Author:Ian Cooper (University of Cambridge)
Paper short abstract:
This paper seeks to why political parties might choose to introduce a gender quota, and whether increasing the number of women in parliament necessarily facilitates better representation of women's issues.
Paper long abstract:
In Africa, fewer than one-quarter of all legislators are women. This aggregate figure, however, obscures considerable cross-national variation. In 2008, Rwanda became the first country in the world to achieve a majority female legislature. Seven years later South Africa, the Seychelles and Senegal featured alongside Rwanda in the Interparliamentary Union's top ten countries by level of female representation. In each of these four cases, a gender quota had been used to overcome decades of male hegemony.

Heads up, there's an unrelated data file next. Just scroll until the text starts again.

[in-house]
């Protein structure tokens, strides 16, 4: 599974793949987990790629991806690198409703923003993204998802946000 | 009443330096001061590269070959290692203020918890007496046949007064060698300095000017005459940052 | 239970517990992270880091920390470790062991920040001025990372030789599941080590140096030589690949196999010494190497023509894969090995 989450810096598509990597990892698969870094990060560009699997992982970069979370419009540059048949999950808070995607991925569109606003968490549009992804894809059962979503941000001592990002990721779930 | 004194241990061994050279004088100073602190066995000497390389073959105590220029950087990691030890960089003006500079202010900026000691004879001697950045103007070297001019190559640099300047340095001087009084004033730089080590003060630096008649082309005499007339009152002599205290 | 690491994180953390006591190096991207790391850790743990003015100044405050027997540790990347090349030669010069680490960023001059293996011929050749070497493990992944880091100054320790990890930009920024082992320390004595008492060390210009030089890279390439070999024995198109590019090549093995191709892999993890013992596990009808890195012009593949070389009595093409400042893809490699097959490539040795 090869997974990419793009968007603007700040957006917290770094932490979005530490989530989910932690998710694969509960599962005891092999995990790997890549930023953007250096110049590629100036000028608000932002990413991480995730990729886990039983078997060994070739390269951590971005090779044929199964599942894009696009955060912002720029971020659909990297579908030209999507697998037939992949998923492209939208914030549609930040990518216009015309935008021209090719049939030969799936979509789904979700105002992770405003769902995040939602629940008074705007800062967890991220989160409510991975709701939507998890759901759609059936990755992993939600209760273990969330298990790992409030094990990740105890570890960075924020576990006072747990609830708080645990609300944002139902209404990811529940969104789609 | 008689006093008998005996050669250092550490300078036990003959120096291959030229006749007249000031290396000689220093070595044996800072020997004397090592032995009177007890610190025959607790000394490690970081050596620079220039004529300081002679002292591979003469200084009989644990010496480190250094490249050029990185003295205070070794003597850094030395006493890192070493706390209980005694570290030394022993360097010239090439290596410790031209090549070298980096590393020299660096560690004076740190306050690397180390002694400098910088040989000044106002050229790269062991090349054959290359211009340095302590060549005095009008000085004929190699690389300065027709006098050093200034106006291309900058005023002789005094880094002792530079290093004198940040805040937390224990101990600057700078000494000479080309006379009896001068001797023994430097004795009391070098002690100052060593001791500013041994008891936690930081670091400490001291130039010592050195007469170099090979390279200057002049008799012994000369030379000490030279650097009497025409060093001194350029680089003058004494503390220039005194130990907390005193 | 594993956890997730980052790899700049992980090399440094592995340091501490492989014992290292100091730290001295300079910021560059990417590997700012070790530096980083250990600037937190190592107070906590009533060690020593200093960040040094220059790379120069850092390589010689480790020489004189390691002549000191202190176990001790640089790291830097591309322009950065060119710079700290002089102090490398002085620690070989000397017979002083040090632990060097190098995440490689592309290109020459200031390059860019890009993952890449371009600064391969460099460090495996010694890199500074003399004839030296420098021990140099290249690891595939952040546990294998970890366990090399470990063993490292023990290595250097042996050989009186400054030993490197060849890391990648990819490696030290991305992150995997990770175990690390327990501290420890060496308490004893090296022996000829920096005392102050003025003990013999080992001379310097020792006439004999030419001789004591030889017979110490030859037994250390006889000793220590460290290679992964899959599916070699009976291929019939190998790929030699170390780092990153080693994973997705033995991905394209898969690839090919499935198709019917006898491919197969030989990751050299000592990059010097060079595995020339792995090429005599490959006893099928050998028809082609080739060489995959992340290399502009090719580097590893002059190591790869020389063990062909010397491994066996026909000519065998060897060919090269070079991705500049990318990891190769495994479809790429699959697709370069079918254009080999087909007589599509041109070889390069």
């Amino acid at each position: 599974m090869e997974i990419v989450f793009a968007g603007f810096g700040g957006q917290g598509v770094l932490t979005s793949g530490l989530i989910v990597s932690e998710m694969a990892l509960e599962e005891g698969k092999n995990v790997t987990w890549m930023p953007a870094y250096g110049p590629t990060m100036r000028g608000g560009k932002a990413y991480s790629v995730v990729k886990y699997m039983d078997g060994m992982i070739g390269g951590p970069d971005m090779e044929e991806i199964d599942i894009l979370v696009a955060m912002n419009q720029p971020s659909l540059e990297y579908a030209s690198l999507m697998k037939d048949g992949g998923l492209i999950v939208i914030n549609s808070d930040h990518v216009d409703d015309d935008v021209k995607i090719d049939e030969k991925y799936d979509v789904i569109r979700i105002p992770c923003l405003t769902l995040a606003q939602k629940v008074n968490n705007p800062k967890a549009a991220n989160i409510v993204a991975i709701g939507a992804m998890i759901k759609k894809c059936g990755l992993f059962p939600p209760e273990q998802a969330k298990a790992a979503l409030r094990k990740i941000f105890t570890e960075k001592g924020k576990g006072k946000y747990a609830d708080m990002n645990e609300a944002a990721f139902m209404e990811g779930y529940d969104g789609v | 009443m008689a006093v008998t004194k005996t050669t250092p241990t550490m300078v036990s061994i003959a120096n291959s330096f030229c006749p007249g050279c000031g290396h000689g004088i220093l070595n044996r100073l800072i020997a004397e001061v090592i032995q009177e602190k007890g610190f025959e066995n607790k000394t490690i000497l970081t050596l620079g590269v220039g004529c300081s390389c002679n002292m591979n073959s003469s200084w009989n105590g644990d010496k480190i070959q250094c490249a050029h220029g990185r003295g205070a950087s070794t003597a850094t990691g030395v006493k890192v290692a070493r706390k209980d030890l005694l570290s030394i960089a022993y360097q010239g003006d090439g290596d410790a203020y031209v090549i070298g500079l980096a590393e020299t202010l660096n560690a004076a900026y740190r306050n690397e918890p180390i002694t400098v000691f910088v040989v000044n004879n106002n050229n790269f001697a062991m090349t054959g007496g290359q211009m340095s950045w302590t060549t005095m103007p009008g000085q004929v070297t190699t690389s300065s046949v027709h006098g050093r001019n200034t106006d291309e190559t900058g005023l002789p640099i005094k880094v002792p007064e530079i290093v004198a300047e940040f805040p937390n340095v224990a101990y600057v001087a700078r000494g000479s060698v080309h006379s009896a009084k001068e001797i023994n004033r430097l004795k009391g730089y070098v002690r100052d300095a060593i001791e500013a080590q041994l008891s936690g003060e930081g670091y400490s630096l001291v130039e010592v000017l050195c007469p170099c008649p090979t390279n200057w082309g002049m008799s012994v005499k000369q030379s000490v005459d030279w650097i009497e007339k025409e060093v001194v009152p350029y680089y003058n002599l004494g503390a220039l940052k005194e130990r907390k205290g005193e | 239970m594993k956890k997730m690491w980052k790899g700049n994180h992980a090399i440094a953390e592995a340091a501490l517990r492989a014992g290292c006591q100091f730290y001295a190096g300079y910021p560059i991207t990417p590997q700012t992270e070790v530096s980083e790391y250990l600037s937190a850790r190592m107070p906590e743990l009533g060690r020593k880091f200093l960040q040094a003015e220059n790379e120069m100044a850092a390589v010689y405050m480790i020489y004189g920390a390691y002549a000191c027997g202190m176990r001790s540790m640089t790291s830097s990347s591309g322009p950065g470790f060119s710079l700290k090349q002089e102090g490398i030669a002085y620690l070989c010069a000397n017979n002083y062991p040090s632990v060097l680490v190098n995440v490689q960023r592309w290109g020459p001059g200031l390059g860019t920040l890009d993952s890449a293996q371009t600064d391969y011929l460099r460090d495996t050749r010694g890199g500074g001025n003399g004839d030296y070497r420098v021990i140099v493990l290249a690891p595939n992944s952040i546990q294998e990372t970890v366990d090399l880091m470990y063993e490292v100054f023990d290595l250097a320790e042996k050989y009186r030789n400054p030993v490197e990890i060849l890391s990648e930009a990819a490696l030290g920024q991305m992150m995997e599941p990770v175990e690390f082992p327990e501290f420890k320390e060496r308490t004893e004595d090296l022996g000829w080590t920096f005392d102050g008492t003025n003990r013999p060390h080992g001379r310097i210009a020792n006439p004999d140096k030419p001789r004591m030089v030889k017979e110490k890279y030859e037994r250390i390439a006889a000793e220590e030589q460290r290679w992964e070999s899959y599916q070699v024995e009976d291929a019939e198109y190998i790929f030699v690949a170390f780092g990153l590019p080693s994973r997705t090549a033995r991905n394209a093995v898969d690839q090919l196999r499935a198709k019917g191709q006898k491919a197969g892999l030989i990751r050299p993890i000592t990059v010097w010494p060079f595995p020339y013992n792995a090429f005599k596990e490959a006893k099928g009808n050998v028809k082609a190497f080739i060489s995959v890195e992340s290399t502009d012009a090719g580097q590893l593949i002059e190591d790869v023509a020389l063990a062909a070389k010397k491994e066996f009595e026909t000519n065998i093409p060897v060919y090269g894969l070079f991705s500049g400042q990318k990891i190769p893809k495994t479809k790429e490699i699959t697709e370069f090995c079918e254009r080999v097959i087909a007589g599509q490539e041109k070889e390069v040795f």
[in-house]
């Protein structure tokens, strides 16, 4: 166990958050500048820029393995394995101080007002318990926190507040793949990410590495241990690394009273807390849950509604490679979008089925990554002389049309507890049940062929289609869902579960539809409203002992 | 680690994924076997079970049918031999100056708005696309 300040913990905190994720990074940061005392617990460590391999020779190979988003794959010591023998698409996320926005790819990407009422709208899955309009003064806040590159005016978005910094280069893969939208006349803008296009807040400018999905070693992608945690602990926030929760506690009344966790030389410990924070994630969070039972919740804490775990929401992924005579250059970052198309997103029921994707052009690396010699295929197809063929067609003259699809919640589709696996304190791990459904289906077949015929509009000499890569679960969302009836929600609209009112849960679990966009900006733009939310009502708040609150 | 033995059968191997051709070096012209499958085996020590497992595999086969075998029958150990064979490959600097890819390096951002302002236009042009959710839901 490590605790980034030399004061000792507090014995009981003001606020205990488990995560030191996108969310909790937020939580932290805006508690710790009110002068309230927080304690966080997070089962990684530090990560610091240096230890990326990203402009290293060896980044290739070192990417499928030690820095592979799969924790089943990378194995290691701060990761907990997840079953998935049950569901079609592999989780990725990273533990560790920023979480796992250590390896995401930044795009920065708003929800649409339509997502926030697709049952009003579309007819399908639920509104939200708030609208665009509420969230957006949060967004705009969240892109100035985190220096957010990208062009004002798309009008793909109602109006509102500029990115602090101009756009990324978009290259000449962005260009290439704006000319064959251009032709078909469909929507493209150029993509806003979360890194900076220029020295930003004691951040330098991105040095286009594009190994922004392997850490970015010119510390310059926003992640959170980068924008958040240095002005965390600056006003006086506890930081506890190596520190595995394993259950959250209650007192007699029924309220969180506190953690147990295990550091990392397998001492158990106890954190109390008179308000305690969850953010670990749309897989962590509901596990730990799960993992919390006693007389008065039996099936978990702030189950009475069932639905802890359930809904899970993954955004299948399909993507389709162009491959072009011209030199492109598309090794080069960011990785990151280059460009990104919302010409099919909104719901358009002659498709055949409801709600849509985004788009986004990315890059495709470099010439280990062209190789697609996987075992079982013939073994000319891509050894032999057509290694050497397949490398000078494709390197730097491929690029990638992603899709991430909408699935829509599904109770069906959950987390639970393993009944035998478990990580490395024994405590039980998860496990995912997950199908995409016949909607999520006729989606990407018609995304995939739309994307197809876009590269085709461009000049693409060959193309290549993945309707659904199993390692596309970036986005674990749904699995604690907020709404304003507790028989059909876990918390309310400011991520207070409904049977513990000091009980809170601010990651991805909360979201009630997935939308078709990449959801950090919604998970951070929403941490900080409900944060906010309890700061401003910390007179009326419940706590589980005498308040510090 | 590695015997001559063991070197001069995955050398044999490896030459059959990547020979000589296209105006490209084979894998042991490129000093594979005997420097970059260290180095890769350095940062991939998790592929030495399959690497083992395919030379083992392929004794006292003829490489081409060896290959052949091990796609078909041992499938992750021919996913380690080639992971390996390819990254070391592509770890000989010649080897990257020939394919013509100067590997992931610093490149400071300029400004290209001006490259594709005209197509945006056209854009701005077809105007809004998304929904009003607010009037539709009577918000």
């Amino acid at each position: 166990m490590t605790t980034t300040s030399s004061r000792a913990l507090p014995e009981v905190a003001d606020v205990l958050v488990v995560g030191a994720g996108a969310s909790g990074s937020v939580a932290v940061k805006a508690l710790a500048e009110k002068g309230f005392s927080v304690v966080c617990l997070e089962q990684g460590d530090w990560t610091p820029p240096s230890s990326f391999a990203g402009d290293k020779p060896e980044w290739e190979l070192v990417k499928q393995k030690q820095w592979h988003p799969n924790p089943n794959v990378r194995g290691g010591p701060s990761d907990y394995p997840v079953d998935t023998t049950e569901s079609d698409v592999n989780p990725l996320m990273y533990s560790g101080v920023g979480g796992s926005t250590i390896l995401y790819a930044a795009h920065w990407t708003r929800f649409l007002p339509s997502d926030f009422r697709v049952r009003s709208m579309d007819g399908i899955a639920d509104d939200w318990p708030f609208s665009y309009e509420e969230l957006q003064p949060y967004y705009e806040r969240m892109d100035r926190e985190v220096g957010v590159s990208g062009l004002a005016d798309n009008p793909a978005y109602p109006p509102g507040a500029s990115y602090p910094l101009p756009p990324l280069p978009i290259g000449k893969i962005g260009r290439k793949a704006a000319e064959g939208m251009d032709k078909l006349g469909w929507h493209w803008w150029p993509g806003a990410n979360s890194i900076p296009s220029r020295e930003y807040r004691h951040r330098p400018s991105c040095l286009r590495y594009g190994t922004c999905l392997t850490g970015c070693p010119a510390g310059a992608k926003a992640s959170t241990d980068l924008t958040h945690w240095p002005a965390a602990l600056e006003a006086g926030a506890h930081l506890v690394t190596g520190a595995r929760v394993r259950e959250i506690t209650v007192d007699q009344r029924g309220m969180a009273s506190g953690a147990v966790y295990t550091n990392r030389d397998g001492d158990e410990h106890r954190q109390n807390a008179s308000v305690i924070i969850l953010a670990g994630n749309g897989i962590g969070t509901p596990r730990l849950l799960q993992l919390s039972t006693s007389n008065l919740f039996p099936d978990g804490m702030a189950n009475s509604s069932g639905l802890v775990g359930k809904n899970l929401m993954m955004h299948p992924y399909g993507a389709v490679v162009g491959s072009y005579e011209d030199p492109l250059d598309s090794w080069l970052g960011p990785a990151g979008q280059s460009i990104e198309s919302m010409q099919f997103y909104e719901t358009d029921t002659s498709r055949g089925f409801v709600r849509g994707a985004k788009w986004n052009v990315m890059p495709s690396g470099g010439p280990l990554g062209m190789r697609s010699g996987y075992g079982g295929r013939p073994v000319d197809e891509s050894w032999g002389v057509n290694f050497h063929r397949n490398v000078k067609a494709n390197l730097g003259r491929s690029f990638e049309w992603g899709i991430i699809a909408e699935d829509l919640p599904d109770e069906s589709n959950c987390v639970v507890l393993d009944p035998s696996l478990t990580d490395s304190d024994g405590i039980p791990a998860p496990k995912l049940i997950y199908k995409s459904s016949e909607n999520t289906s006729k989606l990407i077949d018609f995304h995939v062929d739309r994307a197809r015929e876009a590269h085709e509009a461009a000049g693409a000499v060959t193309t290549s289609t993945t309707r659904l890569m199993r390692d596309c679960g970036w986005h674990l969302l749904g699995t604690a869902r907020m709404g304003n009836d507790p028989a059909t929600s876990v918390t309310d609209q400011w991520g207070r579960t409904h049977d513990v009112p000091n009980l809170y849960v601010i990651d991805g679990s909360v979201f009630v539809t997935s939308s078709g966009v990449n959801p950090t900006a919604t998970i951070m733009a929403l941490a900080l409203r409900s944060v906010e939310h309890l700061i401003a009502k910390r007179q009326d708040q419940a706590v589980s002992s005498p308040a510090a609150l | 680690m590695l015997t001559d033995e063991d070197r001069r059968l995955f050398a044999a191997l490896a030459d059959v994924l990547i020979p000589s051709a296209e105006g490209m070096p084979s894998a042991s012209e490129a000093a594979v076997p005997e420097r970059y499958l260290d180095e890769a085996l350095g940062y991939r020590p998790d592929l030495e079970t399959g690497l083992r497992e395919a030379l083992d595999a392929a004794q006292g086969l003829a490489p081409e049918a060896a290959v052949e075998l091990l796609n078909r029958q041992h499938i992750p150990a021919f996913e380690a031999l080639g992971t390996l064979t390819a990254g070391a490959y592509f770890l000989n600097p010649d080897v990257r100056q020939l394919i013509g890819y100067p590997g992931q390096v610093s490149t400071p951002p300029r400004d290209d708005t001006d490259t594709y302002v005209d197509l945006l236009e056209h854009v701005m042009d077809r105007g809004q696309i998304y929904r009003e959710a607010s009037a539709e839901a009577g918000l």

The literature suggests that gender quotas are most likely to be introduced during moments of post-conflict reconstruction, social mobilisation, or international pressure. None of these explanations seem however relevant to Namibia, where the ruling South West Africa People's Organisation (SWAPO) introduced a voluntary gender quota - to great effect - in 2013. My paper seeks therefore (a) to explain how and why SWAPO's quota was introduced; and (b) whether a resulting increase in the number of female MPs has led to better representation of women. It argues that scholars have tended to underestimate the opportunities for working alongside party women's leagues in the pursuit of change, but also that proportional representation (PR) constitutes a double-edged sword, encouraging women to enter parliament whilst hampering their ability to articulate women's interests.
Party Politics under Authoritarian Rule